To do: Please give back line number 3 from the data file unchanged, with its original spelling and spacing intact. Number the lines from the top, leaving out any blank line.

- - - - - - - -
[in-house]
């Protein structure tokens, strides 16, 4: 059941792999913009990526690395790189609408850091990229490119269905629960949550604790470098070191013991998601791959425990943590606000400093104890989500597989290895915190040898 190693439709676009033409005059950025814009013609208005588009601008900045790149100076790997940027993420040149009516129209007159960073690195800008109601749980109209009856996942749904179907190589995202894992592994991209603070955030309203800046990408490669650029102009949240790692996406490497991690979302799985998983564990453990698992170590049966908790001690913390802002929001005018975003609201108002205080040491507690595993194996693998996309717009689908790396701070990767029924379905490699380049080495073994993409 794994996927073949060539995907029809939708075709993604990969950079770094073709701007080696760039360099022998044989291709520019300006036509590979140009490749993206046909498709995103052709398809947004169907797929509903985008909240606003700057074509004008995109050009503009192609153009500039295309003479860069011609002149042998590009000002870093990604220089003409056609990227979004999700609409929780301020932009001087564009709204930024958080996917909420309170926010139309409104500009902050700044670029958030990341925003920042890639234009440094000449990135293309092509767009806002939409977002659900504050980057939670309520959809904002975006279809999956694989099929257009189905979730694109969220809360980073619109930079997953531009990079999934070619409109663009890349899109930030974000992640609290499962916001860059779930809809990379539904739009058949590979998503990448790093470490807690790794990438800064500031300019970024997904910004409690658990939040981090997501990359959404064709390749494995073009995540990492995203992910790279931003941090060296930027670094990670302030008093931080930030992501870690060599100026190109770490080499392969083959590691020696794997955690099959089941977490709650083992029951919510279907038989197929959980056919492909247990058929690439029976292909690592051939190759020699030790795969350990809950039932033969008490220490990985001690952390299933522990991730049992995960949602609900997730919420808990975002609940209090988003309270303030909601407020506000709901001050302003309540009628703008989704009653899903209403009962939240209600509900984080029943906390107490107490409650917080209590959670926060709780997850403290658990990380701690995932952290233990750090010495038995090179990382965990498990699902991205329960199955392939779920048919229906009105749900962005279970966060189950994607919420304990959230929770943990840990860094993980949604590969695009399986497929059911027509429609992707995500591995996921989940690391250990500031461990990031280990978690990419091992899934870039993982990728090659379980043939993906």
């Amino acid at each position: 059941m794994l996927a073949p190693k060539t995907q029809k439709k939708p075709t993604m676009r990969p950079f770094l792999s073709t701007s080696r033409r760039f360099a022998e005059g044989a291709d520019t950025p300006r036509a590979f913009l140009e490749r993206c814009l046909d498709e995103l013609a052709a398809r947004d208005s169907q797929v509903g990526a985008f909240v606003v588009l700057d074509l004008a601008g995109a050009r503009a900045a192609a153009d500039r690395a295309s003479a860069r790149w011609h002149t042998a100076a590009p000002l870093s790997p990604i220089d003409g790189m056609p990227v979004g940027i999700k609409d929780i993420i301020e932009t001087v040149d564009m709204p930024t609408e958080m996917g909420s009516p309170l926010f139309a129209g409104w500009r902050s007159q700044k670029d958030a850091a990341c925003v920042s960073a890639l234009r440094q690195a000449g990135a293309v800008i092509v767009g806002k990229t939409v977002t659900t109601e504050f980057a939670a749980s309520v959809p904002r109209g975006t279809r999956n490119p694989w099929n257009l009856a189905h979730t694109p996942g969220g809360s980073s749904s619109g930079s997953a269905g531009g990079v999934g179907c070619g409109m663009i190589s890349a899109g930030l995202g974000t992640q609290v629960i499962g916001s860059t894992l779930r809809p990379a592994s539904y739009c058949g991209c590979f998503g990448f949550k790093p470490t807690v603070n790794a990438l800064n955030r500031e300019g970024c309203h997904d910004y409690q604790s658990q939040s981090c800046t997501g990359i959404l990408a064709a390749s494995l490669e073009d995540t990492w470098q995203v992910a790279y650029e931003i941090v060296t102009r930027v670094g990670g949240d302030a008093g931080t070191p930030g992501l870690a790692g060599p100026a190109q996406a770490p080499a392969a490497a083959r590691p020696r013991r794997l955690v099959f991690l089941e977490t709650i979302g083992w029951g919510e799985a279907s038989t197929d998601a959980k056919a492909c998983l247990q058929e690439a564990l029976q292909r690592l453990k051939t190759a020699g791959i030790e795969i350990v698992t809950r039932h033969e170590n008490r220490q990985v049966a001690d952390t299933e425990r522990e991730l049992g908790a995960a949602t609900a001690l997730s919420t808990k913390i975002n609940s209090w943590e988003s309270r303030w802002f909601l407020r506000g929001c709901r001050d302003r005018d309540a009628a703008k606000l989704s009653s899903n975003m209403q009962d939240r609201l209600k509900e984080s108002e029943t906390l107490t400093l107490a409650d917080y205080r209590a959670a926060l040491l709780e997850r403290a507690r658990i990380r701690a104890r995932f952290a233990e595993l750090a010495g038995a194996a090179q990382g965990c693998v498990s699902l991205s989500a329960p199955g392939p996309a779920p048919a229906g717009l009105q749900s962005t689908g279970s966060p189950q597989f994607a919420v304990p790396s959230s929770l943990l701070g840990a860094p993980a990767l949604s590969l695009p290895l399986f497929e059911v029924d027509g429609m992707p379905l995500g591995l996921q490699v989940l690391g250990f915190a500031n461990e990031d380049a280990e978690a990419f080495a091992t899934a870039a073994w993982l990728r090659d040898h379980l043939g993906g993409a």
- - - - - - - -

């Amino acid at each position: 059941m794994l996927a073949p190693k060539t995907q029809k439709k939708p075709t993604m676009r990969p950079f770094l792999s073709t701007s080696r033409r760039f360099a022998e005059g044989a291709d520019t950025p300006r036509a590979f913009l140009e490749r993206c814009l046909d498709e995103l013609a052709a398809r947004d208005s169907q797929v509903g990526a985008f909240v606003v588009l700057d074509l004008a601008g995109a050009r503009a900045a192609a153009d500039r690395a295309s003479a860069r790149w011609h002149t042998a100076a590009p000002l870093s790997p990604i220089d003409g790189m056609p990227v979004g940027i999700k609409d929780i993420i301020e932009t001087v040149d564009m709204p930024t609408e958080m996917g909420s009516p309170l926010f139309a129209g409104w500009r902050s007159q700044k670029d958030a850091a990341c925003v920042s960073a890639l234009r440094q690195a000449g990135a293309v800008i092509v767009g806002k990229t939409v977002t659900t109601e504050f980057a939670a749980s309520v959809p904002r109209g975006t279809r999956n490119p694989w099929n257009l009856a189905h979730t694109p996942g969220g809360s980073s749904s619109g930079s997953a269905g531009g990079v999934g179907c070619g409109m663009i190589s890349a899109g930030l995202g974000t992640q609290v629960i499962g916001s860059t894992l779930r809809p990379a592994s539904y739009c058949g991209c590979f998503g990448f949550k790093p470490t807690v603070n790794a990438l800064n955030r500031e300019g970024c309203h997904d910004y409690q604790s658990q939040s981090c800046t997501g990359i959404l990408a064709a390749s494995l490669e073009d995540t990492w470098q995203v992910a790279y650029e931003i941090v060296t102009r930027v670094g990670g949240d302030a008093g931080t070191p930030g992501l870690a790692g060599p100026a190109q996406a770490p080499a392969a490497a083959r590691p020696r013991r794997l955690v099959f991690l089941e977490t709650i979302g083992w029951g919510e799985a279907s038989t197929d998601a959980k056919a492909c998983l247990q058929e690439a564990l029976q292909r690592l453990k051939t190759a020699g791959i030790e795969i350990v698992t809950r039932h033969e170590n008490r220490q990985v049966a001690d952390t299933e425990r522990e991730l049992g908790a995960a949602t609900a001690l997730s919420t808990k913390i975002n609940s209090w943590e988003s309270r303030w802002f909601l407020r506000g929001c709901r001050d302003r005018d309540a009628a703008k606000l989704s009653s899903n975003m209403q009962d939240r609201l209600k509900e984080s108002e029943t906390l107490t400093l107490a409650d917080y205080r209590a959670a926060l040491l709780e997850r403290a507690r658990i990380r701690a104890r995932f952290a233990e595993l750090a010495g038995a194996a090179q990382g965990c693998v498990s699902l991205s989500a329960p199955g392939p996309a779920p048919a229906g717009l009105q749900s962005t689908g279970s966060p189950q597989f994607a919420v304990p790396s959230s929770l943990l701070g840990a860094p993980a990767l949604s590969l695009p290895l399986f497929e059911v029924d027509g429609m992707p379905l995500g591995l996921q490699v989940l690391g250990f915190a500031n461990e990031d380049a280990e978690a990419f080495a091992t899934a870039a073994w993982l990728r090659d040898h379980l043939g993906g993409a």